Training for Gender Equality: A Review for Beijing +25
UN Women Training Centre
The overall aim of this paper is to help strengthen understanding of training as a strategy to achieve transformative change for gender equality, rather than an instrumental or transactional activity. This involves reflecting on what has worked well and what challenges remain. In the context of the Beijing+25 review, the paper explores how training for gender equality has evolved from the Beijing Platform for Action in 1995 to the present day. Through an analysis of a range of relevant documents including regional reports and the Secretary General report the review maps out key developments and issues in training for gender equality. The paper is aimed at gender trainers and specialists but may also be useful for decision makers and development practitioners working on gender equality.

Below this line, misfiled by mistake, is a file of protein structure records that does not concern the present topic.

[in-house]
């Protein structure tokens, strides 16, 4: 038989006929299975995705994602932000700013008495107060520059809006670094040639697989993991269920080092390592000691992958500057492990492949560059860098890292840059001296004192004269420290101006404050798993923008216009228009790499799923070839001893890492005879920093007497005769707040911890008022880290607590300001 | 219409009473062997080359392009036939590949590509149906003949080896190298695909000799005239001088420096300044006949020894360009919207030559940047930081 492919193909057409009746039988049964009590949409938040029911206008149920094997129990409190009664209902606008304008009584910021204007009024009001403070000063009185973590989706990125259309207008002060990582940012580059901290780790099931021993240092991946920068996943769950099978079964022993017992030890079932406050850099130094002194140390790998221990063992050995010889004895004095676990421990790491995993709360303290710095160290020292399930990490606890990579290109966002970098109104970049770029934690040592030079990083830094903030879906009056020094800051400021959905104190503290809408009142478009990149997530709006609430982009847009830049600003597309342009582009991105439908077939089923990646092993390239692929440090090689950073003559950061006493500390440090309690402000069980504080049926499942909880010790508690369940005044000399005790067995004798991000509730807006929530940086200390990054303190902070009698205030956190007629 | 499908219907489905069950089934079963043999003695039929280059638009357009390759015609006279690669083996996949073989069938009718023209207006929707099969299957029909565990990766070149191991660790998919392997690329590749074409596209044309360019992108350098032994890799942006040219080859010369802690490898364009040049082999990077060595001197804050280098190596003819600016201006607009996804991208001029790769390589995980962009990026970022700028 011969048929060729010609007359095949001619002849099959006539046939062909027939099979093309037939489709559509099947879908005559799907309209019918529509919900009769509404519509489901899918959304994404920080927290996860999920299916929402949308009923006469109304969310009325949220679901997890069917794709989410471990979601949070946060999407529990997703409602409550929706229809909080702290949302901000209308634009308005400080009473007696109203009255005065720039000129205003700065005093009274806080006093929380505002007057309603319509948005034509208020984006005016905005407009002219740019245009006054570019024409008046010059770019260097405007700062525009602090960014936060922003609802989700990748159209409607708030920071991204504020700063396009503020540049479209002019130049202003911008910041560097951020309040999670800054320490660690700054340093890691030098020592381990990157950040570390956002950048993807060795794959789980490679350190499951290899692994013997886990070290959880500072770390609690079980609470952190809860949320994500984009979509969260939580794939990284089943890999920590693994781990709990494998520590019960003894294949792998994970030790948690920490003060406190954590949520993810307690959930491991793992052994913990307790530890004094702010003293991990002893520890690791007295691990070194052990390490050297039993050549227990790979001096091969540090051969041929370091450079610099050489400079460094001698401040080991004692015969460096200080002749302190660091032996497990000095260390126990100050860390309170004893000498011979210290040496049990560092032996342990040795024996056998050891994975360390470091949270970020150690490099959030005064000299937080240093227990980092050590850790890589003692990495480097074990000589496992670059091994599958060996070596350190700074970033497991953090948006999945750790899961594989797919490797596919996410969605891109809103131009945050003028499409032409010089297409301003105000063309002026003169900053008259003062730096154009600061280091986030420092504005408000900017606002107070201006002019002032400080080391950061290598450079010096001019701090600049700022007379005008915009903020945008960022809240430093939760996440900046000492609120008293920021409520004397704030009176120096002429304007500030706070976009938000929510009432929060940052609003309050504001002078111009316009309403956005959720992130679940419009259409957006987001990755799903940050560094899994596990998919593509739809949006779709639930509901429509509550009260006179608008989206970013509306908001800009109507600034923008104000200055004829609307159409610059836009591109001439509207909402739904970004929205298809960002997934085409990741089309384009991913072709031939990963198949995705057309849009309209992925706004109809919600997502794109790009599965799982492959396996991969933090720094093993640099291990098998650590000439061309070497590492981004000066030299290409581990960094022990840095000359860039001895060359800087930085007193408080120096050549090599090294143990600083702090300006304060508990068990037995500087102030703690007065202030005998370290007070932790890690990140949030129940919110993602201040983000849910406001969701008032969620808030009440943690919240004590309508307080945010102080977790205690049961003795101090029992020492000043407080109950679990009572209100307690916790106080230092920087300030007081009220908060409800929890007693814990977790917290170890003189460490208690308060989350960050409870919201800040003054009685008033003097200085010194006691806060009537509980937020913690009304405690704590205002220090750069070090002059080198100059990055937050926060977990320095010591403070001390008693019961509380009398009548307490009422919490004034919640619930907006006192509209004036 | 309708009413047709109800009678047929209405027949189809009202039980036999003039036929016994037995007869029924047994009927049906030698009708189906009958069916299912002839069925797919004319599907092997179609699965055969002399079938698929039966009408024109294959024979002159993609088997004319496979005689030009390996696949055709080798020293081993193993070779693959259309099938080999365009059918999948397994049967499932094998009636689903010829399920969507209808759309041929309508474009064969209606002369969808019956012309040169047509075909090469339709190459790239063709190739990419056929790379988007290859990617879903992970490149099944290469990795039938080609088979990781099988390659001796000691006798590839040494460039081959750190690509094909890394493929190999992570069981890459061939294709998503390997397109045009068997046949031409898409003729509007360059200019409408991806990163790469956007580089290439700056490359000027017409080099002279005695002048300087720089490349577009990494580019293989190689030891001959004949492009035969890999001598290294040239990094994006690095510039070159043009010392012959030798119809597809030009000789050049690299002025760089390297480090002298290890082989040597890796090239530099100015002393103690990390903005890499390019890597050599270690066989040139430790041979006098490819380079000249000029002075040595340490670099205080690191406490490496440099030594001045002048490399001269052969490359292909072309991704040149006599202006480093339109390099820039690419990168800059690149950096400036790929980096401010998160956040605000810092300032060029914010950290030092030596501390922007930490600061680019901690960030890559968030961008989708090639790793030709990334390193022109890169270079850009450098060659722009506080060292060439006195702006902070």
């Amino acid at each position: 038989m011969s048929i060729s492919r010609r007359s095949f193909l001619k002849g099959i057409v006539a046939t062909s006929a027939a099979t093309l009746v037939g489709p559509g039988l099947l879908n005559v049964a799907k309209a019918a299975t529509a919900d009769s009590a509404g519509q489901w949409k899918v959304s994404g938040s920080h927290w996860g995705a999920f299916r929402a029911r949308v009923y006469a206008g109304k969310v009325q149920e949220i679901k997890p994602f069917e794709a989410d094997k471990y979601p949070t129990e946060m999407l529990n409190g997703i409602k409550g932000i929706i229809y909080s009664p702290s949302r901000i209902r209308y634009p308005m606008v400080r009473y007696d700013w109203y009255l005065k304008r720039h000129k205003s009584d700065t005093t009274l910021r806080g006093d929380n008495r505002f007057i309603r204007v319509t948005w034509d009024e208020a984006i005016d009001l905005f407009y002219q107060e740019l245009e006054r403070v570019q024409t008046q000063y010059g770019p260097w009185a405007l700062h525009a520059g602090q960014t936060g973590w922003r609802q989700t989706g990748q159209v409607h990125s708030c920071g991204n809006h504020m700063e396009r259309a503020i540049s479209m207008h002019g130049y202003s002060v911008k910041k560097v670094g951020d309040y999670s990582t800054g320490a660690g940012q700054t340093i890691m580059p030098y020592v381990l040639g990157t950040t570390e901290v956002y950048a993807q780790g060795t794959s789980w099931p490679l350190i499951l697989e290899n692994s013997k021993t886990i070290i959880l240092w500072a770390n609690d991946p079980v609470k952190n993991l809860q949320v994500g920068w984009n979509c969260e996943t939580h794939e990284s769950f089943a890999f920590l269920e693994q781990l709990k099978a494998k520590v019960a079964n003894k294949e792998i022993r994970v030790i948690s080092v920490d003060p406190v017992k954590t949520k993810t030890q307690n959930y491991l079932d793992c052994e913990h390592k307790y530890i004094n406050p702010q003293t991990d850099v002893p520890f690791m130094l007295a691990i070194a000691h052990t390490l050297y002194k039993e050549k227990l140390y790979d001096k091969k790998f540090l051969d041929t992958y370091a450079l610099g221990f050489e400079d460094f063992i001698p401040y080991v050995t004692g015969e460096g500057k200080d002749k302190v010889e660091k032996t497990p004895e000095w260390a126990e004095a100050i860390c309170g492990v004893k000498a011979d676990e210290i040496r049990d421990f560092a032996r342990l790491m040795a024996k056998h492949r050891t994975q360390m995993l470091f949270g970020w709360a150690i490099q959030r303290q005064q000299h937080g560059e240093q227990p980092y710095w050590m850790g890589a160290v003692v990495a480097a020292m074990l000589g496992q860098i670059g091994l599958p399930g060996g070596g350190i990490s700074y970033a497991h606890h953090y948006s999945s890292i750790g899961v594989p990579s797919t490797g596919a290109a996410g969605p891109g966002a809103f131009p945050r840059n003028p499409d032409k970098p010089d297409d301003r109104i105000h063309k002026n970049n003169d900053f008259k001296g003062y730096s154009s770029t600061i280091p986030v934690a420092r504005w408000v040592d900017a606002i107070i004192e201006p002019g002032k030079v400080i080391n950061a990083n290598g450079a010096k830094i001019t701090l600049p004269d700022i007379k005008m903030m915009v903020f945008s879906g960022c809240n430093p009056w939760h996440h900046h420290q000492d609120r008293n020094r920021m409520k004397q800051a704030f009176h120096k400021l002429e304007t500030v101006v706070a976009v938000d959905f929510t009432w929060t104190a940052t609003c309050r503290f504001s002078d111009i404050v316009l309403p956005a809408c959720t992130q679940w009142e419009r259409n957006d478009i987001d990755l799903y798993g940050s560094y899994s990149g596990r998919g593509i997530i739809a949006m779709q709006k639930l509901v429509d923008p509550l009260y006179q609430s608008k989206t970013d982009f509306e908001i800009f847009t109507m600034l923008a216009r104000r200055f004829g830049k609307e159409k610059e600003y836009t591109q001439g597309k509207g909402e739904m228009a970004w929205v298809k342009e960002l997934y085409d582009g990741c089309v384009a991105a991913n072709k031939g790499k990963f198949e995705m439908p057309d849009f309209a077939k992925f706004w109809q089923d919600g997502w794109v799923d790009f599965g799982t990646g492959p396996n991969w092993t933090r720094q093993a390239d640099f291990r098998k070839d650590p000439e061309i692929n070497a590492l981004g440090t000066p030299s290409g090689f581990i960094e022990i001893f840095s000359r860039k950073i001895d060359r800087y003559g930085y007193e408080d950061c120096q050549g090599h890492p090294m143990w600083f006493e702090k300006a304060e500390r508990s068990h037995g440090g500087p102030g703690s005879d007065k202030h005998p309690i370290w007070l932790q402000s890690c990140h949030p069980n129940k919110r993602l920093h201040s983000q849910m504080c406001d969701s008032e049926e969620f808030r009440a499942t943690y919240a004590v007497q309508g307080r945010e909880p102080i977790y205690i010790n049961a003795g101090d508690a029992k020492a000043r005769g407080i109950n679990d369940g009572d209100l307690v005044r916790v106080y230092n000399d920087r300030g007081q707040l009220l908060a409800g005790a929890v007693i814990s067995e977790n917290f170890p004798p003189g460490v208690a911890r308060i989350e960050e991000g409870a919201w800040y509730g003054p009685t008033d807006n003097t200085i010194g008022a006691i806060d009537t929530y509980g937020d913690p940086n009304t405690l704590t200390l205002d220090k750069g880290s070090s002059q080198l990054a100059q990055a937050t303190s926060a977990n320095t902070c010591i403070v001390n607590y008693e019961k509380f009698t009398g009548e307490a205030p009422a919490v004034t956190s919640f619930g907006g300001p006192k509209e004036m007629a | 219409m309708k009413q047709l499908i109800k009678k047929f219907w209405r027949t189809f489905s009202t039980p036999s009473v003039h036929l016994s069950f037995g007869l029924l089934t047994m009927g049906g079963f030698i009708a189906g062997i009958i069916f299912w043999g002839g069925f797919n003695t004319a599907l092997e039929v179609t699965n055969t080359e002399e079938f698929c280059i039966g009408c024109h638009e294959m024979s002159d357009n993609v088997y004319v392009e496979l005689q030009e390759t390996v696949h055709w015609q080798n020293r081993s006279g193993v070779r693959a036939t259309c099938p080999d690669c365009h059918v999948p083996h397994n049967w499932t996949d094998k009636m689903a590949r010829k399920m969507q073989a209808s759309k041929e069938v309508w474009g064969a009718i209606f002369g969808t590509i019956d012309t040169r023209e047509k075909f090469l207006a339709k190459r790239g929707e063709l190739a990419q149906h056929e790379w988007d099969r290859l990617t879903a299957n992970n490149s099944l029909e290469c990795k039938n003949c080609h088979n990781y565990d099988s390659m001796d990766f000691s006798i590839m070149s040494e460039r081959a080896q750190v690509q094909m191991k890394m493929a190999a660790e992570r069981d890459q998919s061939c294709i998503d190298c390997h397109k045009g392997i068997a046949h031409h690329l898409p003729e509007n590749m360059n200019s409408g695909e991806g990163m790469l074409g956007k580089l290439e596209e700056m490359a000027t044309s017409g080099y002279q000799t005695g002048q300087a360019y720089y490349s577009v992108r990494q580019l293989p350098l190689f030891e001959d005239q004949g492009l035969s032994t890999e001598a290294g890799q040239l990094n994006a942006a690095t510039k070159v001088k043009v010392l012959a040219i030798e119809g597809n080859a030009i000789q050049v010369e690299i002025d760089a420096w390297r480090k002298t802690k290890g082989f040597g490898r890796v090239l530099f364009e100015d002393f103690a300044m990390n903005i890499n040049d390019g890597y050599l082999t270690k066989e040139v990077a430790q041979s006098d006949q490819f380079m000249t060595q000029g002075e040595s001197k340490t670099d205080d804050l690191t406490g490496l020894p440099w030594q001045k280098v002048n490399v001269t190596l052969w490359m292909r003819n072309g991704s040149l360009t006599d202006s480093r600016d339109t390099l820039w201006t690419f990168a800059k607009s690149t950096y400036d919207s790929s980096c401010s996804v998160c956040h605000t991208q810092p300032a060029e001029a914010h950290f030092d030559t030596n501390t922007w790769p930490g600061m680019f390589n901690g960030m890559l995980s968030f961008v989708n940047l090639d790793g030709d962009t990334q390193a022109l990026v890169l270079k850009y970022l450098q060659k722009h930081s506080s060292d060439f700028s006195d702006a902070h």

A decline in gender-transformative approaches to training can be identified since 2005, in favour of more transactional and instrumental approaches. In many cases, power relations are not explicitly tackled in training design, implementation and evaluation. This needs to be addressed as a matter of urgency in order to reclaim the transformative potential of training to contribute to gender equality across all critical areas of concern, as well as a broader gender mainstreaming project. The paper develops recommendations in line with the Secretary General’s Report of the 25-year review – by thematic area and by cross-cutting priorities for action. In conclusion, the paper argues that training should be acknowledged as a key component of gender-transformative change.